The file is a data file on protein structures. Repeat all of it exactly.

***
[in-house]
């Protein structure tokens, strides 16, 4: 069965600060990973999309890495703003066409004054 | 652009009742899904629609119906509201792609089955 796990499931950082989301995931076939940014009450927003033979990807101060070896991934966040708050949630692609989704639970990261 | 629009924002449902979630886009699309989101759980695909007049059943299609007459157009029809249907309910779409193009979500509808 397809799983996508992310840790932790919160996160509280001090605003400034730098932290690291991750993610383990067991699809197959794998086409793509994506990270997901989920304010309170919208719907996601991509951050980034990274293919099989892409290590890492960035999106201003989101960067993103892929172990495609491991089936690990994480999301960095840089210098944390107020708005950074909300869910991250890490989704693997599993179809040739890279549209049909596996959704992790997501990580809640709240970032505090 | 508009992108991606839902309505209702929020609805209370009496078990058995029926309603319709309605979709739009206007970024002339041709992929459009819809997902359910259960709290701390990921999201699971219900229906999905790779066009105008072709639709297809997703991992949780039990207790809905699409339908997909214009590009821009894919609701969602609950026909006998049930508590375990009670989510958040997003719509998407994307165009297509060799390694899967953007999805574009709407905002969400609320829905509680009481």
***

[in-house]
């Protein structure tokens, strides 16, 4: 069965600060990973999309890495703003066409004054 | 652009009742899904629609119906509201792609089955 796990499931950082989301995931076939940014009450927003033979990807101060070896991934966040708050949630692609989704639970990261 | 629009924002449902979630886009699309989101759980695909007049059943299609007459157009029809249907309910779409193009979500509808 397809799983996508992310840790932790919160996160509280001090605003400034730098932290690291991750993610383990067991699809197959794998086409793509994506990270997901989920304010309170919208719907996601991509951050980034990274293919099989892409290590890492960035999106201003989101960067993103892929172990495609491991089936690990994480999301960095840089210098944390107020708005950074909300869910991250890490989704693997599993179809040739890279549209049909596996959704992790997501990580809640709240970032505090 | 508009992108991606839902309505209702929020609805209370009496078990058995029926309603319709309605979709739009206007970024002339041709992929459009819809997902359910259960709290701390990921999201699971219900229906999905790779066009105008072709639709297809997703991992949780039990207790809905699409339908997909214009590009821009894919609701969602609950026909006998049930508590375990009670989510958040997003719509998407994307165009297509060799390694899967953007999805574009709407905002969400609320829905509680009481």